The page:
But, then, not:

8. The residential character of neighborhoods must be protected, maintained and improved. Many District neighborhoods possess social, economic, historic, and physical qualities that make them unique and desirable places in which to live. These qualities can lead to development and redevelopment pressures that threaten the very qualities that make the neighborhoods attractive. These pressures must be controlled through zoning and other means to ensure that neighborhood character is preserved and enhanced.

Corey Holman noticed that many of these statements use “near antonyms,” like “Maintaining and enhancing the mix of housing types” (Principle #3) or “ensure that neighborhood character is preserved and enhanced” (Principle #8). He wrote, “How can something be maintained or preserved while also being enhanced? It’s that wishy-washy language that allows people to see what they want in this document, instead of laying out a clear vision.

"It’s saying, ‘we need growth in commercial corridors — but “stable” (which seems like code for “affluent single-family homeowner”) neighborhoods should not be touched,’” said David Alpert. Or, “Growth should be inclusive, but don’t worry, people in exclusive areas — we don’t mean YOU have to be inclusive.”

Corey Holman added, “To me, this is an example of ‘I got mine, move the development elsewhere’ that certainly shouldn’t be considered a guiding principle of growth in the city.”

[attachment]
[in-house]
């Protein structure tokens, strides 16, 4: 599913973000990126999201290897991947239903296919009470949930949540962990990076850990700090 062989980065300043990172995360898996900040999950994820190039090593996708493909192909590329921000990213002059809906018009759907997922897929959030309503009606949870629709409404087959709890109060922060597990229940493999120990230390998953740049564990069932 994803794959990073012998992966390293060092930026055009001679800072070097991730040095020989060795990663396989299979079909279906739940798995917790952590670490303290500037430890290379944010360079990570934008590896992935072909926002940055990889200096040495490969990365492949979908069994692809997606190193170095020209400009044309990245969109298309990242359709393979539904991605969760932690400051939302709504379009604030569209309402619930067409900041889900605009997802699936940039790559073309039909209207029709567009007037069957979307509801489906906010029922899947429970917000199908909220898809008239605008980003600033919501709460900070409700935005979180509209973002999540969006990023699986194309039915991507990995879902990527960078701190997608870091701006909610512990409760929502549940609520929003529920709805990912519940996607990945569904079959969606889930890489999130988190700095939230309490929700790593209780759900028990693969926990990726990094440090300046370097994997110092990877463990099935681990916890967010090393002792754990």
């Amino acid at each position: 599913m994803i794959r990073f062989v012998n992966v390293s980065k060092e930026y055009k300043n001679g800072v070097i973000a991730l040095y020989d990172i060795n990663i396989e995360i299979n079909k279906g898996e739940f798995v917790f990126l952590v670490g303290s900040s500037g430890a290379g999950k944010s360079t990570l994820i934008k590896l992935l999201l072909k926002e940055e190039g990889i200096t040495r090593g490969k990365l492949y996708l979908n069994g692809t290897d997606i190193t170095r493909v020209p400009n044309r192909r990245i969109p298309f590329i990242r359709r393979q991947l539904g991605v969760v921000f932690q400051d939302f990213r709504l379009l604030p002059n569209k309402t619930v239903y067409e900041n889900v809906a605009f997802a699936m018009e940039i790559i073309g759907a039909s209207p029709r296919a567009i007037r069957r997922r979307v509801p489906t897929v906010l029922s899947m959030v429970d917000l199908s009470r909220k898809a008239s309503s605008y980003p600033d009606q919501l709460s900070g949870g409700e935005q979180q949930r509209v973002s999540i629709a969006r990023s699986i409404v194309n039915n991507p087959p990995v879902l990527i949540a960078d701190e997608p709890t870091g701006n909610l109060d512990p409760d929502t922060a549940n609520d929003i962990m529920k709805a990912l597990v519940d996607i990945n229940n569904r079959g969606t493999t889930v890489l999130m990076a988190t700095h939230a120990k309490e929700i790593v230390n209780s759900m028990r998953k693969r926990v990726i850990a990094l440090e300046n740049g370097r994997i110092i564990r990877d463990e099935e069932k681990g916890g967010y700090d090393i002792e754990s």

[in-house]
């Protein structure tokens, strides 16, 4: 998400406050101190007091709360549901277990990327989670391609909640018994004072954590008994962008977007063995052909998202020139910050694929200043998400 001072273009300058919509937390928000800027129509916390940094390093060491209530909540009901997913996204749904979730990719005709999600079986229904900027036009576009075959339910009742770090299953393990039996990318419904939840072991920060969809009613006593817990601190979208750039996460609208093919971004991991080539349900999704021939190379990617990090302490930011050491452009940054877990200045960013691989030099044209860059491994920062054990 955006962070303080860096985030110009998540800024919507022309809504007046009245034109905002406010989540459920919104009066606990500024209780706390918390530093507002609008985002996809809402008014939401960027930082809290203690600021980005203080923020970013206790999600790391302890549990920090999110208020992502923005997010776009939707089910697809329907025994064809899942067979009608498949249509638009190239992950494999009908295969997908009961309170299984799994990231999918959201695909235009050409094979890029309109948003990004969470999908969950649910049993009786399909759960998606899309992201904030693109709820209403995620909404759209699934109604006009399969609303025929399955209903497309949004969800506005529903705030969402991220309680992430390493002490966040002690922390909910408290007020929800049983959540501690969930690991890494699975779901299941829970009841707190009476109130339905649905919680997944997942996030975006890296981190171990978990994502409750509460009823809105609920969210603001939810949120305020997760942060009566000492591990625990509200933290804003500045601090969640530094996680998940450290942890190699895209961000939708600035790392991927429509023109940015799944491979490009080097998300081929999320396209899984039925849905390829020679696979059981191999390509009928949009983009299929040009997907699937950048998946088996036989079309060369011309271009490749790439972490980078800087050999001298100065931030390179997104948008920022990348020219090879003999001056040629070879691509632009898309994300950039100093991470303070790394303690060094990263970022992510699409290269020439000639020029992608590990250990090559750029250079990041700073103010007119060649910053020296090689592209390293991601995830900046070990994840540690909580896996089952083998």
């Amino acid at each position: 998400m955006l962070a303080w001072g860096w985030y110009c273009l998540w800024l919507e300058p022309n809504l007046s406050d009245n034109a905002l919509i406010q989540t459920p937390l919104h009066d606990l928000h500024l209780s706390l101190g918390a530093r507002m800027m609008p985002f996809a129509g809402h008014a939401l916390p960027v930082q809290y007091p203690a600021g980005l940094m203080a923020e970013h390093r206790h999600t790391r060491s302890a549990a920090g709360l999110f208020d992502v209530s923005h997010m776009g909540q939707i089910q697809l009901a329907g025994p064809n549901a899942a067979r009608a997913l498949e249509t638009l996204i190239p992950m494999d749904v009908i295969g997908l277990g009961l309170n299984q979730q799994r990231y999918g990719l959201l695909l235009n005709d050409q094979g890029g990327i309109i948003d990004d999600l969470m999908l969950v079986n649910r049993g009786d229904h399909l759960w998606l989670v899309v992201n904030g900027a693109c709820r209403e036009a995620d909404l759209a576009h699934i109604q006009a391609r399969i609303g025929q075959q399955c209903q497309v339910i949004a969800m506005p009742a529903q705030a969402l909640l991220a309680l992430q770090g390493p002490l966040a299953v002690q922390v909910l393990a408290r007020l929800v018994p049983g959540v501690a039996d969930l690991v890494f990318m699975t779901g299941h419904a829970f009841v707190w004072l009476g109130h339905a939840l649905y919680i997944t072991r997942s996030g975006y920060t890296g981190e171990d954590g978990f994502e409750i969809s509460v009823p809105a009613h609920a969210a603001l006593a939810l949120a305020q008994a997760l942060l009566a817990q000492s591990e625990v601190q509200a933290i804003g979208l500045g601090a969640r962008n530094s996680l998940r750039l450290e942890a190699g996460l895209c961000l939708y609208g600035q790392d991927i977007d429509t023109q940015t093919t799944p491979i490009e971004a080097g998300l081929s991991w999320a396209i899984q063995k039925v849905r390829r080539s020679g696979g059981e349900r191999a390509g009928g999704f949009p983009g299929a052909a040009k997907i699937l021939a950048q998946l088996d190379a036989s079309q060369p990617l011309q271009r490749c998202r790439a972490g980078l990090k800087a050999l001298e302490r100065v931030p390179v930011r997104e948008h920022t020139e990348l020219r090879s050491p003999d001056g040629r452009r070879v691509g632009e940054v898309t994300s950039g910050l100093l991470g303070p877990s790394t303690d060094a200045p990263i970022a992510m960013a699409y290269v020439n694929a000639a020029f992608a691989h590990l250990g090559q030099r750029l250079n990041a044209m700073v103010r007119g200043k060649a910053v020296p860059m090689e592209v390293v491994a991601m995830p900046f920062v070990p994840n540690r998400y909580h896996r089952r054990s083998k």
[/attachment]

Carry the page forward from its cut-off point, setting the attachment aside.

DC’s need to accommodate new residents applies to Chevy Chase, too. Photo by Dan Reed.

A timid Comp Plan is not going to work

The vision of an inclusive, growing DC is maybe even more needed today than in 2005.  The status quo of today is not acceptable for many people who are being priced out of living in safe neighborhoods.  We can’t fix that with a bunch of weak or confusing “guiding principles” that just qualify and carve out broad exceptions to its compelling vision.

No, we shouldn’t just build on every scrap of land available.  No, we shouldn’t just build 12 stories on top of every low-rise building.  Green space matters.  A diversity of housing types and neighborhoods matters.

But our city’s Comprehensive Plan needs to provide solutions, not a list of non-committal statements that read in conflicting ways. It should push for the inclusive growth we need in no uncertain terms. And while each neighborhood should be a part of the discussion and have some voice in shaping how it grows, no neighborhood should get an unqualified opt out from growing and being inclusive.

Interested in helping us find ways to make this plan stronger? Join our online “book club” by filling out the form below. We cleared 110 members last week. Jump on in!

David Whitehead is the Housing Program Organizer at Greater Greater Washington.  A former high school math teacher and a community organizer, David works to broaden and deepen Greater Greater Washington’s efforts to make the region more livable and inclusive through education, advocacy and organizing. He lives in Edgewood.